I have lived in Italy for years but never had the courage to try and build my own pizza oven. That is until now! You don’t have to live in Italy to build your own Pizza oven. Read the following steps and — just like me — you’ll find that the process is inexpensive (not more than $400.00) and not time-consuming at all. You are limited only by your imagination and you’ll find — like I did — that there are plenty of building plans that you can download over the internet for free.
The basic “Pompeii” or semi-circular pizza oven is one of the most popular and it is the one I based my oven on. You’ve probably seen this kind of pizza oven before: a half dome that usually sits on some type of brick foundation. This style of pizza oven has its roots in ancient Pompeii — hence the name.
Basically you need the oven (dome-shaped); the oven must have a chimney. The interior of the oven will be constructed out of refractory bricks and cement to keep the heat in. It’s really that simple. The link www.fornobravo.com/pompeii_oven/oven_dome is fantastic and maps out the dome-building process complete with pictures. Let’s move on:
1) Size IS everything: You want an oven size that is at least 36″ and 42″ (internal diameter). You probably don’t want to construct anything smaller than 30″-32″ oven, because while you can build something smaller, there’s not too much different in the price of materials so go bigger and you’ll appreciate it later. The 42″ brick oven is large enough for a majority of home cooking requirements,
2) Bricks and mortar: The secret is in the bricks and mortar. The bricks heat up quickly and are efficient at holding the high heats required for cooking the perfect three-minute pizza. The Pompeii Oven is also very efficient with wood fuel and at holding heat. .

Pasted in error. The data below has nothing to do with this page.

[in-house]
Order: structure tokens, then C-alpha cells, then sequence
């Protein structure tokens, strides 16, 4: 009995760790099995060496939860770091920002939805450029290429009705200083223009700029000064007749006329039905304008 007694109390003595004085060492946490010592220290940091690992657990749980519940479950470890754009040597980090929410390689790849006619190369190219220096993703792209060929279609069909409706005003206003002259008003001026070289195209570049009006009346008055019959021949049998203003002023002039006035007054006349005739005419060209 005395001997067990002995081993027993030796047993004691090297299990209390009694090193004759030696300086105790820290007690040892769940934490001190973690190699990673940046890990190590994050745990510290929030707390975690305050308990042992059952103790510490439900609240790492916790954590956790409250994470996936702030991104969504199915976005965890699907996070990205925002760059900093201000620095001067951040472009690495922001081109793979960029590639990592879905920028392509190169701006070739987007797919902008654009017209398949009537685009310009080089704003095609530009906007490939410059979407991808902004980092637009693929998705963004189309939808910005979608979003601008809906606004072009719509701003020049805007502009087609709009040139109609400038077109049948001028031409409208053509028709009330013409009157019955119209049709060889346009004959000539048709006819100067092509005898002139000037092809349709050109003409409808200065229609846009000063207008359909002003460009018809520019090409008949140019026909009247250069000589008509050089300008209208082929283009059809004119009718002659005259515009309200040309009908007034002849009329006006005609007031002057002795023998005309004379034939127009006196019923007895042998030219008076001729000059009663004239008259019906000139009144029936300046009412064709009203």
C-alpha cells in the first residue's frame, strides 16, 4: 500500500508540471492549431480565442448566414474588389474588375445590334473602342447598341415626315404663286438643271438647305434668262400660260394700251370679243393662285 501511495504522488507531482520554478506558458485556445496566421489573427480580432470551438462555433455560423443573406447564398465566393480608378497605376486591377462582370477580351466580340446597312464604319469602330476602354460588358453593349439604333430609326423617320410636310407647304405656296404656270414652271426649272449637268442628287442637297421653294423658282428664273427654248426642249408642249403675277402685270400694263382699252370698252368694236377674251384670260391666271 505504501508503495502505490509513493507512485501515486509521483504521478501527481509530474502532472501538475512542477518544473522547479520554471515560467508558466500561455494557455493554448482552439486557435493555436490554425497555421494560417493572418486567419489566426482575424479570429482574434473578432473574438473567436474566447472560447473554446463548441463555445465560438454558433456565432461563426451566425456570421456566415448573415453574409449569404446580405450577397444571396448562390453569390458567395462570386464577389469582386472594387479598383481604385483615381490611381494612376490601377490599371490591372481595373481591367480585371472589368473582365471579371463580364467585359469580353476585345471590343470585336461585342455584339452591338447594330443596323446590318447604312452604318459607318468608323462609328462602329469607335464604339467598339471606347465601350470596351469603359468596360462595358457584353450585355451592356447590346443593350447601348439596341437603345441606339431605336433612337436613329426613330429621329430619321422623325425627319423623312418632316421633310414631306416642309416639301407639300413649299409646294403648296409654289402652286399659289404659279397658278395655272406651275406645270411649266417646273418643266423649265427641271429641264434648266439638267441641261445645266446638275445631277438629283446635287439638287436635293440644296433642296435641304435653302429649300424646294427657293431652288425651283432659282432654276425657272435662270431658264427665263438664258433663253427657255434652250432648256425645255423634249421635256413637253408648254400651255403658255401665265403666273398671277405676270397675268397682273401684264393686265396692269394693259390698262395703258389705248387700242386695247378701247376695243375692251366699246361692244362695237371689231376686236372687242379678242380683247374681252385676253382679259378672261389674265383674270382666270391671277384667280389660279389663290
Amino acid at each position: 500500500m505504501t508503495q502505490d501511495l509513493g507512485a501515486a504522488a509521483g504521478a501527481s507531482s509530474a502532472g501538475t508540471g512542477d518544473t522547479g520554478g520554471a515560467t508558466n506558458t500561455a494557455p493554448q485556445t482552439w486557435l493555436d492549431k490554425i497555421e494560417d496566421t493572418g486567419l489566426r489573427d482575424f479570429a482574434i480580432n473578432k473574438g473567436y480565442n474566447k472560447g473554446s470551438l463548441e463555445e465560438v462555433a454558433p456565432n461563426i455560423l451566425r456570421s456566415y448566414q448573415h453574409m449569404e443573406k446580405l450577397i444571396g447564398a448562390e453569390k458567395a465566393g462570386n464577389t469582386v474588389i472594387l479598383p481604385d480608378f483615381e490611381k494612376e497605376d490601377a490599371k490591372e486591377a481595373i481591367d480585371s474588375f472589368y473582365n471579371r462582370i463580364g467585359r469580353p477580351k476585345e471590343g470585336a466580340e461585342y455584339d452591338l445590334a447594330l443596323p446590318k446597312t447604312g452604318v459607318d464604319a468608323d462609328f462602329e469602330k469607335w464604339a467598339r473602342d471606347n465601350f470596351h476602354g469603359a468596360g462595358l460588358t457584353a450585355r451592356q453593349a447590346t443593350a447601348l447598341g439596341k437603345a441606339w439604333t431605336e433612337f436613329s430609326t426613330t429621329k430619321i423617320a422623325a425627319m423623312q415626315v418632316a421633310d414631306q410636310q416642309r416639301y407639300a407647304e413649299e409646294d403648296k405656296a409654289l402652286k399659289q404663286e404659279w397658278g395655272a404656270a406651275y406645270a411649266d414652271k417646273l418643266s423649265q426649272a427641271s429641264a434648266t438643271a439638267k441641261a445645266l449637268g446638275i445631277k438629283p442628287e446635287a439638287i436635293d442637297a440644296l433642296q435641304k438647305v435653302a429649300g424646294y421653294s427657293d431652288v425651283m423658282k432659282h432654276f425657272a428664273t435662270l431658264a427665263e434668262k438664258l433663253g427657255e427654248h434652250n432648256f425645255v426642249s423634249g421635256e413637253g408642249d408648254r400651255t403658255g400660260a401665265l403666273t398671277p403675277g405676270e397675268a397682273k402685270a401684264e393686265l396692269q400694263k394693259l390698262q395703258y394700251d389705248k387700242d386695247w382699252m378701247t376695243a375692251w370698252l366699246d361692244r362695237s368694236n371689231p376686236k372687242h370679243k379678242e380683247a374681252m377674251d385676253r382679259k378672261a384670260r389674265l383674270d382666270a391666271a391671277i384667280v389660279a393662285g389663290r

Building mortar and refractory mortar are not the same. Refractory fire clay based mortar is not used as the ordinary mortar used by bricklayers. House building mortar joins bricks by keeping them separated. In wood ovens, refractory mortar should strictly be used only where flat firebrick joint is impossible.
3) More on mortar: General building mortar is for the base. You don’t want your base to absorb heat. Use the following measurement: 6:1:1 – Sand, cement and Lime. The lime is used only to keep the mortar soft so you can work longer. Don’t want to use the lime? Use a measurement of 4:1 – Sand and cement.
4) Build a model on a flat space to get your exact measurement for the bricks you are using (see photo of dome shape).Do not allow space for a mortar joint, as you will be setting the edges of the bricks facing inside the oven flush with each other. To set the position of your oven on your hearth slab, first measure and mark the center of the slab from side-to-side (left/right) and the center of your oven floor back from the oven landing and vent landing. Then, using a string and marking pen, build a compass half the diameter of your oven (18″ or 21″), and mark the circumference of your oven floor.
The dome itself a series of self-supporting circular brick chains that curve inward, until they meet at the keystone at the oven top. The first chain is a ring of brick cut in half and standing on their ends, with the thin edge (2 1/2) facing inside the oven. You can adjust the exact diameter of your oven to match the size circle that your bricks form, so that you do not have to cut a brick in your first chain.
My personal recommendation is a top-mounted chimney. As you work your bricks inward on the dome, allow for a 115 inch circumference. Basically this involves not “tapping” your done. You will insert an aluminum chimney later
5) Concrete cladding: Cladding is minimum 5cm – 2″ thick concrete layer applied over the firebrick dome of any style. Concrete cladding is very quick and easy to do and amount or cost of material cladding requires is very low. For best results, it’s important to have both height measurements right. When you have your job done, you want the fire to burn well inside. This ratio is 62% to 64%. Most precise example for home oven:
After you’ve covered the oven — let it sit for at least 4 days. I would allow 1 day to get your bricks and cement, 1 day for construction and 4 days for everything to dry. On the 5th day you should be eating pizza!